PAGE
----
Photo by Andrea Schettino on

A cockroach chows down on a shard of Mar’s bar stuck to a wrapper. My toes a few feet from the object of my phobia.

My brain struggles to access the file on exposure therapy, to transform a feared object into a subject worth studying. This dreaded one is animated. And like me it’s striving to stay that way.

Between sips of bone broth I watch it gorge, my mind soothing the child inside: See? The animal is merely meeting its needs.

Gregory’s ringtone announces his call. I think of Kafka. My brother the stoic scientist reports his doctor’s news: the cells are back, this time eating his liver. So how about flying here to Anchorage before all the glaciers melt?

I lose track of my subject, fish for an old napkin in my satchel where I give up the search, sniff, then zip my phone into a pocket. I look again at the wrapper, now wriggling with an exposed leg and wing.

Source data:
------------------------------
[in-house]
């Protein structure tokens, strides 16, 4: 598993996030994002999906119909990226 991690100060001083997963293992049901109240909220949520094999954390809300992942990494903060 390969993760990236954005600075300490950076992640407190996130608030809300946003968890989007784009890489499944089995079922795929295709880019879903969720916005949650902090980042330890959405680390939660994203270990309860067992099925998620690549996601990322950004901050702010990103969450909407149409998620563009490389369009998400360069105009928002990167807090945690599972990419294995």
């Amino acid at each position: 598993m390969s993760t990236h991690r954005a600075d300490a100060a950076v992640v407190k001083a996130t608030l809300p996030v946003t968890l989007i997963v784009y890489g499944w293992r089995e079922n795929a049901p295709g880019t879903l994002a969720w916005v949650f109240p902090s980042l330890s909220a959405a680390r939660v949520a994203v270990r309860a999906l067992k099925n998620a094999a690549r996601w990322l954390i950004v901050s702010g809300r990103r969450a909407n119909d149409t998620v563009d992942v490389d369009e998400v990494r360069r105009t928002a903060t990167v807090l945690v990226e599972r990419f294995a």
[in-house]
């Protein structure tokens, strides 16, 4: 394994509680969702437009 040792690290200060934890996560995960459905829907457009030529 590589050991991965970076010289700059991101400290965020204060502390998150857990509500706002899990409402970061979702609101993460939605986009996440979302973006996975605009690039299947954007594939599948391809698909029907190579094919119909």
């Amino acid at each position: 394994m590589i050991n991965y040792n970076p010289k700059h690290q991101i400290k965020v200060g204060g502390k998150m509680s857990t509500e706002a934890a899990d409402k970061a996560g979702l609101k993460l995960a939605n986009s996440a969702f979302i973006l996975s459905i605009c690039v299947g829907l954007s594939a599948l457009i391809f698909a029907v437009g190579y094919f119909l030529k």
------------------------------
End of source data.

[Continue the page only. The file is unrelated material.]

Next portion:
I feel something warm toward this thing grinding to survive on spikes of sucrose, then swallow the last juice of bird bones from my cup.

I want to share this revelation with my brother but my resurrected grief is too close, my feet too cold.

On the way home a greater theme is exposed. I could have been the bug, a bit of trash, the lipid inside this splash of sadness on my sweater. Instead, I can choose to face the last frontier: My sick brother, his dying planet.

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